Views from the Voting Booth: Deaf Perspectives on the Importance of Voting

Get Updated Information on Voting

This video was created in 2004. Some of the information may be out of date. Please be sure to check with the Secretary of State (or other responsible official) in your state for more current information.

In this video, Elise Knopf explains the basics of voter registration. She refers to a voter registration card. These cards can be obtained from the Minnesota Secretary of State’s office. The cards are also available in different languages as well large print versions. Minnesotans can also register online.

MCDHH has been working with the Secretary of State’s office to ensure that all of its voter registration materials are as accessible as possible for all Minnesota residents.

More information for Voters

  • Register to Vote in Minnesota:  The Minnesota Secretary of State’s website has printable registration forms and answers to many questions about registering to vote in Minnesota.
  • Find Your Polling Place in Minnesota  This site, from the Minnesota Secretary of State’s website, allows you to put in your address and zip code and find the address of your polling place, as well as see a map to your polling place.
  • The Power is in Your Hands:  See a 21 minute video on the web about the importance of voting. Created in Massachusetts, it is worthwhile viewing for people from any state.

English Translation of Video

Minnesota Voter Registration CardRegistering to Vote

Good day. My name is Elise Knopf, and I’m with the Minnesota Participation Project.

I have undergone training to learn how to help people register to vote. It’s important that you have the right to vote, but many people don’t know how. Today, I’m going to explain to try to give you an idea of how to go about this. Next, we’ll have a card so you can see what a registration card looks like.

How to register? You can go to City Hall in your hometown, the county auditor’s office, or any public place, like a library, a courthouse, a tax office, or another place that has public information. Generally, these places should have a stack of registration cards available.

Once you have a card, here’s what you do. First, you fill out your name, address, and other identifying information. It’s important to have a driver’s license, a Minnesota picture ID, or the last four digits of your social security number. If you need help, you can contact the Secretary of State’s office or MCDHH, or you could ask a friend to assist you in reading through the card.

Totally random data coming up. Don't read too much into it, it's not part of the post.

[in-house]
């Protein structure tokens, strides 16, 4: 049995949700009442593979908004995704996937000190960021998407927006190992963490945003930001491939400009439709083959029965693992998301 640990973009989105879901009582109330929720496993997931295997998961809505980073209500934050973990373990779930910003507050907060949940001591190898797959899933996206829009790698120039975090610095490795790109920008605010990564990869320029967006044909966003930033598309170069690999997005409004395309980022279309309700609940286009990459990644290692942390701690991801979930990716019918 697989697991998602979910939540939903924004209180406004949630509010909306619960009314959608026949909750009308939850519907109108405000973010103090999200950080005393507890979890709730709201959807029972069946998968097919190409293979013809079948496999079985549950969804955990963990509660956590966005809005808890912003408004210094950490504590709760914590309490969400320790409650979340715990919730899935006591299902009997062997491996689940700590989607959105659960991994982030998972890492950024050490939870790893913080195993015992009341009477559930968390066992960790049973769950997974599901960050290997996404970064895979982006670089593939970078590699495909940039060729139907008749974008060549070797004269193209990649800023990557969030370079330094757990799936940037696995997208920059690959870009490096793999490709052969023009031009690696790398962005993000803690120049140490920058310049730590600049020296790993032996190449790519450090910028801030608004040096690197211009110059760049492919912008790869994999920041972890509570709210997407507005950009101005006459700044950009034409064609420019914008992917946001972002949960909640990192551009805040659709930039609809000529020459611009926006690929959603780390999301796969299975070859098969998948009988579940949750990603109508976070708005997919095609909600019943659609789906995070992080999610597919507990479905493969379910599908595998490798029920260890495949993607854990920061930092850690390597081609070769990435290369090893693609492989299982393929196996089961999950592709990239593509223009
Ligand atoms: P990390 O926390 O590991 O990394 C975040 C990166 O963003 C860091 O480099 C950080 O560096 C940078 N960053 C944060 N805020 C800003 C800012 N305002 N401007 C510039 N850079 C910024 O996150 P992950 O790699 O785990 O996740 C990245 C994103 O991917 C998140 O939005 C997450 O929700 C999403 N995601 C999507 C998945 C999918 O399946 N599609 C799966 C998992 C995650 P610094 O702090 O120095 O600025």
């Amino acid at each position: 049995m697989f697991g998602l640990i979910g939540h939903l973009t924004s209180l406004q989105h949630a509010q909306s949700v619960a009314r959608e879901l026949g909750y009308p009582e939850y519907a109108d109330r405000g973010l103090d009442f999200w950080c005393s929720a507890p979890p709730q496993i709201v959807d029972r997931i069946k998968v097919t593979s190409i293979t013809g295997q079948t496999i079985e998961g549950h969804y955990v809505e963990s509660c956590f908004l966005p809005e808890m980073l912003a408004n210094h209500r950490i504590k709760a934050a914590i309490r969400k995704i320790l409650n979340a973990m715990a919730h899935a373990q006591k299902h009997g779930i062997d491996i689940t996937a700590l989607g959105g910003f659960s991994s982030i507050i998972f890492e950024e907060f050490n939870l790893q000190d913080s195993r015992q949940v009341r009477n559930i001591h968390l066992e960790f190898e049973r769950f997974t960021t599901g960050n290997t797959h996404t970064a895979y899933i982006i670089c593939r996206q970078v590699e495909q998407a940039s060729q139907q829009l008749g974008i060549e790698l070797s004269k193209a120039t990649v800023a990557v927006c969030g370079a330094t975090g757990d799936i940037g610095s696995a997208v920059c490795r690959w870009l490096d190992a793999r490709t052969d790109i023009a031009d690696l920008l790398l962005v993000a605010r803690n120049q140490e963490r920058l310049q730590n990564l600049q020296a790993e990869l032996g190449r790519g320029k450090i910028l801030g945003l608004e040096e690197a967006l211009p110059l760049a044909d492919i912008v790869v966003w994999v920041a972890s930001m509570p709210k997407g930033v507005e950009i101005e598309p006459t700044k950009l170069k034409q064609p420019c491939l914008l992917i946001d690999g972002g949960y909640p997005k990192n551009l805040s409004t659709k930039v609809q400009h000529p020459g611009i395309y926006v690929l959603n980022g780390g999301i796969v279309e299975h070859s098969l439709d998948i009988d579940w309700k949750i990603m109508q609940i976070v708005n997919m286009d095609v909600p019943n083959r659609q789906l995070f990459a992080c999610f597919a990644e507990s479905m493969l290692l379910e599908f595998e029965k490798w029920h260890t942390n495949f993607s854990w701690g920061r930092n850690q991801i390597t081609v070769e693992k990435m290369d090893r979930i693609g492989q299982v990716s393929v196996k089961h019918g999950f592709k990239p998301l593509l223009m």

If you’re unsure of your eligibility to vote, here are the basics. You can vote if you’re over 18 years of age, if you’re a U.S. citizen, and a Minnesota resident – meaning you have lived in Minnesota for at least 20 days prior to the election. If you meet those three requirements, you can go ahead and vote.

If you are concerned that because of your work schedule, you’re not sure that you can get to vote because your boss might not allow you to leave to vote. It actually is okay, because Minnesota has a law that permits you to take time off from work on the morning of an election to go and vote without risking your job. Remember that it is only in the morning, and this law doesn’t apply to the afternoon or evening. Additionally, most polling places are open from 7 in the morning to 8 at night.

When to register? It’s important to register at least 20 days before the election. This year’s election is November 2, 2004. It’s on Tuesday, November 2, 2004. If you are going to register by mail, it’s important that you do it 20 days in advance, which translates into the second week of October. If you haven’t registered, you can still do it on election day at your polling place.

If you don’t know where to go to vote, you can go on the internet to the Secretary of State’s web site, or to to find a site where you can put in your address and find the address of your polling place.

Here’s a brief description of absentee voting. It is for people who are ill, or disabled, or recovering from surgery, or for some reason can’t get out of the house to vote on election day. They can register to vote absentee. That means you don’t have to vote on Tuesday, November 2. You can vote any time before election day. To do it, you can go to City Hall in your home town, to the county Auditor’s office. Or if you live in the Minneapolis or St. Paul area, you can go into the Secretary of State’s office. There, you can register to vote absentee with the reason why. Some people may be out of town on vacation so they won’t be around to vote on election day, but still want to vote. That is another purpose for using an absentee ballot.